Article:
Two years later, the National Front Government introduced the Bill in 1989.The Bill brought in the Prime Minister within the purview of the Lokpal. Infact, the Bill was almost a reproduction of 1985 Bill with minor modifications.The change worthy of mention that had been brought about is in respect ofprovision for a troika consisting of a Chairman and two members.Observations with Comments :As per the 1989 Bill, the Lokpal is merely to conduct pre-trial enquiry againstpersons holding ministerial posts who are alleged to be guilty under thePrevention of Corruption Act, 1988.Sathe (1991) contended that this would place the Lokpal in embarrassingsituation. The Government may put up cases before a competent court of Lawagainst the evidence or finding of the Lokpal and may even get the person heldto be prima facie culpable by the Lokpal acquitted by the trial Court under thePrevention of Corruption Act and questioned as to the worthwhile purpose ofsuch an expensive institution of Lokpal, “If it is merely to hold pre-trialenquiries”. Sathe further commented that“We do not know how far the Lokpal will be able to unearth cases ofcorruption by ministers. This is going to be a very top heavy machinery forthat purpose. But certainty the present Lokpal Bill totally buries the concept ofOmbudsman which the Administrative Reforms Commission has spelt out inits reports. The Lokpal will not be of any use to the common man whose maingrievances is against maladministration, red tape, callousness and negligence.We feel that it might turn out to be another cosmetic office to induct a sense ofcomplacency. What we need is a system which will provide quick relief topeople against administrative action as well as administrative inaction. Goingto the Court is too expensive and many a time one cannot Marshall Evidenceenough to obtain favourable judicial response. So far as corruption isconcerned, the prevention of Corruption Act shall be suitably strengthenedand even a special tribunal or court with appeal only to the Supreme Court onquestions of law could be provided for dealing with those cases. Ombudsmanis not the remedy for that purpose.All said and done as it stands now in the Indian context, it is a matter to watchand see how the Lokpal as the Indian version of Ombudsman is to take finalshape to become a Law in the Country so as to raise the standard ofadministration which lessens, if not done away with, the grievances of citizens.Conclusion :So far, as Dhavan had rightly pointed out, the concept of Ombudsman in theform of Lokpal particularly that of the 1977 Bill:“… transparently concerns itself with politics. It does not, in fact, belong to theOmbudsman idea as we know it. It is a Bill which has been designed bypoliticians for political purpose to be used against politicians. It is a Bill whichis a typical product of the aftermath of the emergency. Its object is to promote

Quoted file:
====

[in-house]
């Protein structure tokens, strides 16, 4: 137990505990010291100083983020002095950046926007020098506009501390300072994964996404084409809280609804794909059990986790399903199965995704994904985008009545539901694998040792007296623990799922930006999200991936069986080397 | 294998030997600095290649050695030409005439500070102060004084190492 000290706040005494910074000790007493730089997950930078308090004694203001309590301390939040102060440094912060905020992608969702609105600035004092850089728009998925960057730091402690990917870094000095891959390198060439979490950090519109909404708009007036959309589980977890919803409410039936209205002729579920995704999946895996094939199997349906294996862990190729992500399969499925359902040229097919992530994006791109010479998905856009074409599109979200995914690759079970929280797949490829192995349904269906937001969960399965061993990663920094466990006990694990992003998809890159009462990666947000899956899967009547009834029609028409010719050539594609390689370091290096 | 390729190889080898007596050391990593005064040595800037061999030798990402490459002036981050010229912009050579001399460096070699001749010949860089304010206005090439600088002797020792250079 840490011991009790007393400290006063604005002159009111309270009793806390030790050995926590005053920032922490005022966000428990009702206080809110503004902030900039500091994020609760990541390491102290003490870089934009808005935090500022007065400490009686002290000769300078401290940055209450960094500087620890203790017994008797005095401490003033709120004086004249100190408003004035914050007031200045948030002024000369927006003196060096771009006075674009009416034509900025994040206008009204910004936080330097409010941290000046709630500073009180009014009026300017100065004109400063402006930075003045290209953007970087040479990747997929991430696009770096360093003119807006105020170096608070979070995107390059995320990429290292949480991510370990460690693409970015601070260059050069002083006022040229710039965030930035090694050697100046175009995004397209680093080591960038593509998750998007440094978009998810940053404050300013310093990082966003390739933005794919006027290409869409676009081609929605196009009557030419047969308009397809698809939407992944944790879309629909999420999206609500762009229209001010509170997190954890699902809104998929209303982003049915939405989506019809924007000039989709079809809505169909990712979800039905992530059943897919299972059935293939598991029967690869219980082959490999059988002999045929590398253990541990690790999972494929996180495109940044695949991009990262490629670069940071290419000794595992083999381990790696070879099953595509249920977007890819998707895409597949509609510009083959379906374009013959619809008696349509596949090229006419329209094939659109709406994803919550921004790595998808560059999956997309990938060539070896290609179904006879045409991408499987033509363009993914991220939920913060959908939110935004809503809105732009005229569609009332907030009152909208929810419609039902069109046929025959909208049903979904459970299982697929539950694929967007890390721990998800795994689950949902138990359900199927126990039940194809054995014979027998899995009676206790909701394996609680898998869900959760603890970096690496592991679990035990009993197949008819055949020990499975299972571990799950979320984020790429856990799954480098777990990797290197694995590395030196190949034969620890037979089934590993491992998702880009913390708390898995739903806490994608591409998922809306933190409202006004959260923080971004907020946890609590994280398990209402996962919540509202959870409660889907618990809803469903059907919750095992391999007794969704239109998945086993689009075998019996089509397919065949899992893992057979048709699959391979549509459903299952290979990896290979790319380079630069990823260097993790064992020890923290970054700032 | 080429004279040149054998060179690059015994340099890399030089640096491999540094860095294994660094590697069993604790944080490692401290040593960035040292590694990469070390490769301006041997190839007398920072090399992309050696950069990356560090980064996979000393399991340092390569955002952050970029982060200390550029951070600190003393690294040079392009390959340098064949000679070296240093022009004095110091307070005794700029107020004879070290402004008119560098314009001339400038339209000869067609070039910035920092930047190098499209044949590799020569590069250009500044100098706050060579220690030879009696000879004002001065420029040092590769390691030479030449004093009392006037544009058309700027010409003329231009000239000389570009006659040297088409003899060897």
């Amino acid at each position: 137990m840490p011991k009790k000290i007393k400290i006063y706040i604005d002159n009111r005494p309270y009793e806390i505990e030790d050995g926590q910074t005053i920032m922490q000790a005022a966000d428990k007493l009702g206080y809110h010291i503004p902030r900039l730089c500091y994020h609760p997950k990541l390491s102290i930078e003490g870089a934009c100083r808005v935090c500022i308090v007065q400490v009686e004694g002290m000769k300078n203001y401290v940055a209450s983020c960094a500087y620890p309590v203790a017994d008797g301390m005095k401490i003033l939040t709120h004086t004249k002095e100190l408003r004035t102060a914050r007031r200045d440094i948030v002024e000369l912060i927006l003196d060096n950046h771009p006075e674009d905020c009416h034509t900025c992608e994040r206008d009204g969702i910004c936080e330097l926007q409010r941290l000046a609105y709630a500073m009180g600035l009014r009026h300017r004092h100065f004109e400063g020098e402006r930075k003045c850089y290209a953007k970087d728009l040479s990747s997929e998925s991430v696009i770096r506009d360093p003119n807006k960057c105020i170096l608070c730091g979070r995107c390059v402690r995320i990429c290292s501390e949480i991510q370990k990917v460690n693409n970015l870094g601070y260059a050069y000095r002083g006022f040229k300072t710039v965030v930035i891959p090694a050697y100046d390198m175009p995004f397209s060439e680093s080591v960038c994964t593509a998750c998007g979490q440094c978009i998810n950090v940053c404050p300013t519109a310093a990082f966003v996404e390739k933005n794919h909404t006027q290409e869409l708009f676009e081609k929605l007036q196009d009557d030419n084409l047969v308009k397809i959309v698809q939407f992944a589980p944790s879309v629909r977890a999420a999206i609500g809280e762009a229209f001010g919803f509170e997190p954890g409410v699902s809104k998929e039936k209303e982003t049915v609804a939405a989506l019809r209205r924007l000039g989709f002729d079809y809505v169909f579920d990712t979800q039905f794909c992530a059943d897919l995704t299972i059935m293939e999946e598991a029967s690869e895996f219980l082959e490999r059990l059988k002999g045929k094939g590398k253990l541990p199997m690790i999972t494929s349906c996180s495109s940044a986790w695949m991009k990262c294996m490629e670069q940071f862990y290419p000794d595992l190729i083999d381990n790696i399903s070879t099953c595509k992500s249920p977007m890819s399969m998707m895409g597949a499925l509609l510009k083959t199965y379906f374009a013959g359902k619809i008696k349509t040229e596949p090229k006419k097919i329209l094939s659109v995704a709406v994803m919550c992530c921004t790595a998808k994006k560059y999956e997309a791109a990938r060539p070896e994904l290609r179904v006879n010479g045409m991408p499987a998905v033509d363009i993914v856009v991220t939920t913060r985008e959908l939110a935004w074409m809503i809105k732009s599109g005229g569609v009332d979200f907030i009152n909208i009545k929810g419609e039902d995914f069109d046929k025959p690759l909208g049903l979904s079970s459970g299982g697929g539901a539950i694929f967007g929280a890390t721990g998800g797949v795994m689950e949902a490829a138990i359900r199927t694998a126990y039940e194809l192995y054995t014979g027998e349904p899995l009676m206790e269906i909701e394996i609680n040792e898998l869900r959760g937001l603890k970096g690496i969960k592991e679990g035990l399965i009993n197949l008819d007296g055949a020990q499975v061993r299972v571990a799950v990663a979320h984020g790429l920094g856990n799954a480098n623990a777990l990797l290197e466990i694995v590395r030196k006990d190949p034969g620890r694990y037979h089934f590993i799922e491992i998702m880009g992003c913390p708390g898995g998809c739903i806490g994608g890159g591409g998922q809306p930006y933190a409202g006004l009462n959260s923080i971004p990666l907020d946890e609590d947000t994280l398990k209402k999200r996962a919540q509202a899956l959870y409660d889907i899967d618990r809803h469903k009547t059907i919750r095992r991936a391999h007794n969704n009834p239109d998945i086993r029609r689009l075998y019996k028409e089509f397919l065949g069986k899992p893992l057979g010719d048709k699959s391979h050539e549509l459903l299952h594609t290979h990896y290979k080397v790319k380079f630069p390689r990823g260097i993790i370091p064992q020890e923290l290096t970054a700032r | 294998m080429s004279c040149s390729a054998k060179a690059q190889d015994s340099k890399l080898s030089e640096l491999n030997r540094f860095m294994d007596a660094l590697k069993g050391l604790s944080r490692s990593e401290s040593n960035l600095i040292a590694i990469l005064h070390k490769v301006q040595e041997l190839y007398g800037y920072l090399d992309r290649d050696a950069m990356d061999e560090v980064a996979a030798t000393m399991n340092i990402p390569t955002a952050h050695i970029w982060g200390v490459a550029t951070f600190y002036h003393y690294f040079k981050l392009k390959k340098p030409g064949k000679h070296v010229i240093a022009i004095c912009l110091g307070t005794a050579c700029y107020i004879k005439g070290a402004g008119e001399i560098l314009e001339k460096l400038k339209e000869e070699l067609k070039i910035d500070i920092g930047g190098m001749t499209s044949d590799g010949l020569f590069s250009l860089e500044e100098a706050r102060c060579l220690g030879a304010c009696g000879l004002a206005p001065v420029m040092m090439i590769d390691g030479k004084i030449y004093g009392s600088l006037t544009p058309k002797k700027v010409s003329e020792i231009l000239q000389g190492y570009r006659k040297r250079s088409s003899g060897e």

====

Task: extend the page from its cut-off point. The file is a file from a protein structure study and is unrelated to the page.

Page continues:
witch-hunts, not good administration. And indeed, this is exactly how the Billwas greeted when it was introduced in Parliament by Charan Singh, the HomeMinister.”